Shear forming

In shear forming, a round blank or preform is placed onto the external tool contours through shear forming rollers. Shear forming is an incremental forming process that is related to metal spinning.

Shear forming in detail

A round blank or preform is clamped between the spinning chuck and the tailstock pressure disc and set in rotation. The round blank is formed parallel to the external contours of the tool by the shear forming rollers and applied to the tool. In contrast to the gradual metal spinning process, the material is applied in a single overflow: the metal is projected from one level to another.

Advantages of shear forming

The advantages of shear forming lie in the simplicity of the process. All conically tapering components with an angle of more than 18° can be made by shear forming in a single clamp. Since the process consists purely of material displacement, the change in the wall thickness of the finished part can be optimally calculated. While the shear forming roller moves parallel to the spinning chuck, the wall becomes increasingly thin in relation to the cone angle (S1 = S0 * sinα). The process results in narrow tolerances and polishable surfaces.


Profiling consists of forming notches, grooves, etc. into a round blank or preform over several stages. The most important variants are the splitting, bending and rolling procedures. Hub moulding is also associated with profiling technology.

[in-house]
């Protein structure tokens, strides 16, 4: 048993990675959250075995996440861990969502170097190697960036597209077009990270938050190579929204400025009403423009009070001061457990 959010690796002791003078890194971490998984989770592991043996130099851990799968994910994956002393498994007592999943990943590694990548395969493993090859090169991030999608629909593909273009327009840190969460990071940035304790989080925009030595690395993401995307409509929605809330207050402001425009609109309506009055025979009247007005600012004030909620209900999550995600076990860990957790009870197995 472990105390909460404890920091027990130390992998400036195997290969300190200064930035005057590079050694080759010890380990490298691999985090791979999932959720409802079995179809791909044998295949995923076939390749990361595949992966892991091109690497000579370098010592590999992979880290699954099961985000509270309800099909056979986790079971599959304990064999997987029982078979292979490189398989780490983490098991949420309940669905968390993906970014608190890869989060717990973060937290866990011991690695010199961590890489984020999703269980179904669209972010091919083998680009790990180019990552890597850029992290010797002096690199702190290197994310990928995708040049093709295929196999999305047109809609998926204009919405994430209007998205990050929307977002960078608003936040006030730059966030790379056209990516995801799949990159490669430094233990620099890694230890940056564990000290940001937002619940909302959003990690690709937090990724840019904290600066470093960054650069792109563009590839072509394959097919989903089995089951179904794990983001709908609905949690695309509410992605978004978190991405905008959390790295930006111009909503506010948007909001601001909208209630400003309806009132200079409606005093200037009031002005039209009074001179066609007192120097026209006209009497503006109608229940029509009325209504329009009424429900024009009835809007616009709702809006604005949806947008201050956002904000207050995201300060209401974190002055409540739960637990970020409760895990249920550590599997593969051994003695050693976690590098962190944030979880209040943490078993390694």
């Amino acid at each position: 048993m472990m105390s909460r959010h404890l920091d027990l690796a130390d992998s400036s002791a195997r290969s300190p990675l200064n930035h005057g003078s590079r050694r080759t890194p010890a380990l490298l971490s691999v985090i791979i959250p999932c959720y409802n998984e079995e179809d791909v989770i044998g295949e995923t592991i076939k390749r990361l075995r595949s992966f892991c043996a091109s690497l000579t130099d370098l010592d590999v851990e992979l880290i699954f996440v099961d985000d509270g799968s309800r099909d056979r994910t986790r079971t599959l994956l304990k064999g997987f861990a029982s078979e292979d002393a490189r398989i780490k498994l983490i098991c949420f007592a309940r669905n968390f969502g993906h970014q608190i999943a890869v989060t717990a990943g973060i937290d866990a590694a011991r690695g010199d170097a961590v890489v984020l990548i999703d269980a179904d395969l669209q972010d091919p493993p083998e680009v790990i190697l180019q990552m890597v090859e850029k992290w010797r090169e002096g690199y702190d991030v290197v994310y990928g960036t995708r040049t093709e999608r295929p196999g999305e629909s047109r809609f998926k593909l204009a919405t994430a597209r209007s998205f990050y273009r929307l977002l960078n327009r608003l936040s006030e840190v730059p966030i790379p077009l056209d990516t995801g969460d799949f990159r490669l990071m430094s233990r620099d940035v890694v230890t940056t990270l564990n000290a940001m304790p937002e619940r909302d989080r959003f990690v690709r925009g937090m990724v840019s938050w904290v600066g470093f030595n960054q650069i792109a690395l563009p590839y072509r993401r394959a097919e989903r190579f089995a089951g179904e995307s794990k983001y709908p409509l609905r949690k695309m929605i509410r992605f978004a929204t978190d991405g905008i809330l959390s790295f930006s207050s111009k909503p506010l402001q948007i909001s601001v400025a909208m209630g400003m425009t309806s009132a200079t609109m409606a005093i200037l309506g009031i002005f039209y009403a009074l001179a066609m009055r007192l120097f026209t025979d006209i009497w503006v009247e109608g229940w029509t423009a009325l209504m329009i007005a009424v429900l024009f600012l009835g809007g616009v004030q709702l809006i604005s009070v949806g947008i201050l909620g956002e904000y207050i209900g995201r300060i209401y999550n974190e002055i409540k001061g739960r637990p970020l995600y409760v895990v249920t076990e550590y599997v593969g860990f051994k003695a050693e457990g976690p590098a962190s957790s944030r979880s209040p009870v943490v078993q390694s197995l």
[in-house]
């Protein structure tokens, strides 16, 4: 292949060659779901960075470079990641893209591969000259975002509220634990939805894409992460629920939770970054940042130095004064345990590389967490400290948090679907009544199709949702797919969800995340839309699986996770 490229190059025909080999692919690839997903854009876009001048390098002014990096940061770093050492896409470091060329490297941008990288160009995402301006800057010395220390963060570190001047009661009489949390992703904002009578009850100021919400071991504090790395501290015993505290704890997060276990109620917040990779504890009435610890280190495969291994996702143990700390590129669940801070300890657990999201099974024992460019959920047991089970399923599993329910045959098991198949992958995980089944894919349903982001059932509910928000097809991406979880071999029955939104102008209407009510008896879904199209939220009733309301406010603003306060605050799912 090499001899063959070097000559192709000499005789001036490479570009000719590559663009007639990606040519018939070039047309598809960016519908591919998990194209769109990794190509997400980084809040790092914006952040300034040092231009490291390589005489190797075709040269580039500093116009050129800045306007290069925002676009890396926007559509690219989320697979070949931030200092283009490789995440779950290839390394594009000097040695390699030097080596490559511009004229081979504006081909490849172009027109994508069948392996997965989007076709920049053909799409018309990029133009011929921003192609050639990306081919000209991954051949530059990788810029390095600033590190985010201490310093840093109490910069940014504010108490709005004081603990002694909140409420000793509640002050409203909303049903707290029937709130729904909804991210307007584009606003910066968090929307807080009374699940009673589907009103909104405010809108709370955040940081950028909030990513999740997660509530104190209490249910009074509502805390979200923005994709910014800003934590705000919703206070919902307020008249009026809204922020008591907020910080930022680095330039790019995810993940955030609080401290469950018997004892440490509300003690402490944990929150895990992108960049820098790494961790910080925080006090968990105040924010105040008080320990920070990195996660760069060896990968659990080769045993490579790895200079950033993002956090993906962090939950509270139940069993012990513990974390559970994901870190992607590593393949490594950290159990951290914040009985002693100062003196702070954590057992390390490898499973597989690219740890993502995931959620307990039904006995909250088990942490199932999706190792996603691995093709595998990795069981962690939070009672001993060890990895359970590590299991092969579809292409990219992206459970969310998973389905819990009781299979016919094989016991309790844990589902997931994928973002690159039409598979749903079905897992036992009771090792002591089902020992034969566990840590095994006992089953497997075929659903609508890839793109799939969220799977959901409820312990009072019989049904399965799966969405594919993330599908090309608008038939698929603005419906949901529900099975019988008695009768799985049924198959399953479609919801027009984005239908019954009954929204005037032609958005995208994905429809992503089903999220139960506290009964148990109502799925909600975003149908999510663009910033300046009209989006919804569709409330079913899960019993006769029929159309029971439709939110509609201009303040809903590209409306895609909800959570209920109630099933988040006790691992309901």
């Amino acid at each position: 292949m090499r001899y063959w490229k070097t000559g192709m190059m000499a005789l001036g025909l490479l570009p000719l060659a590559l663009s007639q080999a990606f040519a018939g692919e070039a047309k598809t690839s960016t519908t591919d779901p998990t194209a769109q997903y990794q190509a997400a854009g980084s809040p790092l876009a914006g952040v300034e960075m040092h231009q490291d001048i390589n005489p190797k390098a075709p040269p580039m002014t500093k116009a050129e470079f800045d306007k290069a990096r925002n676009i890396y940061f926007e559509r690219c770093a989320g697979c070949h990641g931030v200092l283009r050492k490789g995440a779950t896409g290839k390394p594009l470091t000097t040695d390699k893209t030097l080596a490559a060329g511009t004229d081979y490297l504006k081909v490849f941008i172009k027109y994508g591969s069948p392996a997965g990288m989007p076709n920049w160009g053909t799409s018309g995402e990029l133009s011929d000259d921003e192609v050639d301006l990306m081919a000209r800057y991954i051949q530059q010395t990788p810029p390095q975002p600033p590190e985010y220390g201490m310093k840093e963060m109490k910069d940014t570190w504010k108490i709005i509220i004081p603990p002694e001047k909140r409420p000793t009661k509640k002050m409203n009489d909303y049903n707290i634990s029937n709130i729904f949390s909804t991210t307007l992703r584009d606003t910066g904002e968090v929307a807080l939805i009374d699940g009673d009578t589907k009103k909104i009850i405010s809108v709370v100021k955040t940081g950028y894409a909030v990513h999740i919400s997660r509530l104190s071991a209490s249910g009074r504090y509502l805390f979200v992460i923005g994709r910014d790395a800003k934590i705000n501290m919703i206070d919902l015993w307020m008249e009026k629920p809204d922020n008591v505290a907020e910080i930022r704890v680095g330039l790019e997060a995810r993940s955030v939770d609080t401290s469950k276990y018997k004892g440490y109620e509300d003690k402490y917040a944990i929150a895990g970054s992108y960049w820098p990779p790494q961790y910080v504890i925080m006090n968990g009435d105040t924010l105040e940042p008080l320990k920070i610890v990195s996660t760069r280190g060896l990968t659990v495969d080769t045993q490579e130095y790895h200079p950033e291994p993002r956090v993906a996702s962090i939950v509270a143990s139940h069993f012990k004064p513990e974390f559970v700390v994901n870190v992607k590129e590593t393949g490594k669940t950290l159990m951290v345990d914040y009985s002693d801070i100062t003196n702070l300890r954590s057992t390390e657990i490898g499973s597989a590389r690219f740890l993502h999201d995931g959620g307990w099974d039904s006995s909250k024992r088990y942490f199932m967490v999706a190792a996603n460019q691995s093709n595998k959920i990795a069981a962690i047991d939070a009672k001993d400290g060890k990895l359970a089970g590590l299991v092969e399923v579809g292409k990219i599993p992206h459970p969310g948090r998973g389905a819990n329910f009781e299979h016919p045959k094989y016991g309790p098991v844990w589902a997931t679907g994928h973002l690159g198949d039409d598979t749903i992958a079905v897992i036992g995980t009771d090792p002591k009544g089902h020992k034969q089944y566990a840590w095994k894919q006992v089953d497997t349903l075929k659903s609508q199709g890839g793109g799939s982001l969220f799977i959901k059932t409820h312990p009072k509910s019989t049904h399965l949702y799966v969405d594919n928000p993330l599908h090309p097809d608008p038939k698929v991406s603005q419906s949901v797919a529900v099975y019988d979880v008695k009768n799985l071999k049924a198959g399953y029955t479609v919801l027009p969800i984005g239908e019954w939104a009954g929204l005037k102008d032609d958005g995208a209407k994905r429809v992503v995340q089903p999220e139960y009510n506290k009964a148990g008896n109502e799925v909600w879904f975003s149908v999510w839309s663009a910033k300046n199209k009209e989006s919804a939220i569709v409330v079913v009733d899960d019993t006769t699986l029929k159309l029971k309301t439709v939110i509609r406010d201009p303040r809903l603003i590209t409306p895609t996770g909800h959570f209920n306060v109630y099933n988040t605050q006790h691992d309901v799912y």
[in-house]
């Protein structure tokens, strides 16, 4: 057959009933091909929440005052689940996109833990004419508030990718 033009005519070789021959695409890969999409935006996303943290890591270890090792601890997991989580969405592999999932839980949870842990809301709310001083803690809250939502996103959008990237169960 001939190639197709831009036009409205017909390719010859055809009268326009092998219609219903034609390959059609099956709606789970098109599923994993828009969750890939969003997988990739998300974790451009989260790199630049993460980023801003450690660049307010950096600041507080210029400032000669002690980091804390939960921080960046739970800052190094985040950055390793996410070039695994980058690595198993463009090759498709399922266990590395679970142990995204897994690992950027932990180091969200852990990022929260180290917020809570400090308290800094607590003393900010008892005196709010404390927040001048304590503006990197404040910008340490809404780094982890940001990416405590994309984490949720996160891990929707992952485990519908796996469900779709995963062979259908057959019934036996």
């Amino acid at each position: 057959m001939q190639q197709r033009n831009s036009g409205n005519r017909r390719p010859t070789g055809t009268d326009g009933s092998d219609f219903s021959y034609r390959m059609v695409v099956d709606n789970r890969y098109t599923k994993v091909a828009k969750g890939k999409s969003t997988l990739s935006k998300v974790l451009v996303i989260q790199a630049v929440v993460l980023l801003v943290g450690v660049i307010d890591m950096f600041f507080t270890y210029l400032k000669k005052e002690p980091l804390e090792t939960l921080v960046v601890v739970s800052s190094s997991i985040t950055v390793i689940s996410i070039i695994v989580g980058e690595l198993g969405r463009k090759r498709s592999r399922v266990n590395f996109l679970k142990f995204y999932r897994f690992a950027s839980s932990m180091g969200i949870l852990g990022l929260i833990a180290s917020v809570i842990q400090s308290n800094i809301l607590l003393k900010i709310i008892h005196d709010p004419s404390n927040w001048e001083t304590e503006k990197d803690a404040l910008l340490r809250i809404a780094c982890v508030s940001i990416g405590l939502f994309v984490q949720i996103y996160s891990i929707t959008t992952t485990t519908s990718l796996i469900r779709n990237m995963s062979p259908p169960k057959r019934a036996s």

Profiling in detail

A preform or round blank is clamped between the main spindle and the tailstock spindle and set in rotation. A variety of shear forming rollers are now applied in several consecutive work steps and brought towards the work piece. The profiles of the rollers are coordinated in such a way that they build on each other and ultimately generate the final contours of the work piece.

Advantages of profiling

Chipless profiling results in optimum material properties and narrow tolerances, which is essential for safety-relevant parts in particular, such as brake components. The enormous cost savings resulting from the low material input and very short cycle times should also be emphasised.


Necking-in consists of gradually reducing the diameter of the preform. The procedure is particularly suitable for closing off pipes in pressurised vessels, gas cylinders or other metal bottles. Necking-in is suitable for both vessel bottoms and necks, resulting in a permanently gas-tight seal.

Necking-in in detail

The preform is heated in an induction unit outside the necking-in machine, clamped in the jaw chuck of the machine by an automatic feeding facility, and set in rotation. A necking-in roller installed on a 100° swivel support gradually moves material from the pipe to the centre of rotation. The number of swivel steps determines the wall thickness of the evolving bottom or neck of the vessel. A wall thickness bulge of up to 10x t0 is possible. To avoid slag inclusions in the centre of rotation, an optional cutting torch can be used to ensure a homogeneous material distribution and the vessel’s ultimate gas tightness.

Advantages of necking-in

Necking-in allows optimum determination of the wall thickness progression in the diameter reduction zone. Short tooling and cycle times, process reliability in production and constant material quality result in cost-effective manufacture.